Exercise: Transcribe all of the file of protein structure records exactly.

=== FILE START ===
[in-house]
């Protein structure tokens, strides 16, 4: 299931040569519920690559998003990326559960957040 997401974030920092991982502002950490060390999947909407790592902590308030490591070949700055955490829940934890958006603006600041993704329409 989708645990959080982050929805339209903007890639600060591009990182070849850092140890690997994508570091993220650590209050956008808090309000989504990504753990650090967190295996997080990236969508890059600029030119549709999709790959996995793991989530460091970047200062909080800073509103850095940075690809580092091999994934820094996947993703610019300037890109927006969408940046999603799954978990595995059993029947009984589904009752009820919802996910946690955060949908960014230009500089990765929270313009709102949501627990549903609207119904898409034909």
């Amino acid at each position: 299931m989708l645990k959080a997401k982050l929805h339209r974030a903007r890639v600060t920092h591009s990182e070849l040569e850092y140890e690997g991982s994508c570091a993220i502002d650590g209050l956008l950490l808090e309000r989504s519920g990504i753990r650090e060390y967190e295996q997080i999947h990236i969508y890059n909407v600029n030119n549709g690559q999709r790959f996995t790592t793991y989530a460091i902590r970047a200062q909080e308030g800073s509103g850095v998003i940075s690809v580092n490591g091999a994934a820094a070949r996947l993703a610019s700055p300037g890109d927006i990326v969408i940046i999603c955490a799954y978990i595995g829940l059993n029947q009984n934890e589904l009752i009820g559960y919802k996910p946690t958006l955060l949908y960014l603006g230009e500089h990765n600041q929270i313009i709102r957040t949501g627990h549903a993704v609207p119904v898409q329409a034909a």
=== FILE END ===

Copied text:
[in-house]
């Protein structure tokens, strides 16, 4: 299931040569519920690559998003990326559960957040 997401974030920092991982502002950490060390999947909407790592902590308030490591070949700055955490829940934890958006603006600041993704329409 989708645990959080982050929805339209903007890639600060591009990182070849850092140890690997994508570091993220650590209050956008808090309000989504990504753990650090967190295996997080990236969508890059600029030119549709999709790959996995793991989530460091970047200062909080800073509103850095940075690809580092091999994934820094996947993703610019300037890109927006969408940046999603799954978990595995059993029947009984589904009752009820919802996910946690955060949908960014230009500089990765929270313009709102949501627990549903609207119904898409034909």
């Amino acid at each position: 299931m989708l645990k959080a997401k982050l929805h339209r974030a903007r890639v600060t920092h591009s990182e070849l040569e850092y140890e690997g991982s994508c570091a993220i502002d650590g209050l956008l950490l808090e309000r989504s519920g990504i753990r650090e060390y967190e295996q997080i999947h990236i969508y890059n909407v600029n030119n549709g690559q999709r790959f996995t790592t793991y989530a460091i902590r970047a200062q909080e308030g800073s509103g850095v998003i940075s690809v580092n490591g091999a994934a820094a070949r996947l993703a610019s700055p300037g890109d927006i990326v969408i940046i999603c955490a799954y978990i595995g829940l059993n029947q009984n934890e589904l009752i009820g559960y919802k996910p946690t958006l955060l949908y960014l603006g230009e500089h990765n600041q929270i313009i709102r957040t949501g627990h549903a993704v609207p119904v898409q329409a034909a």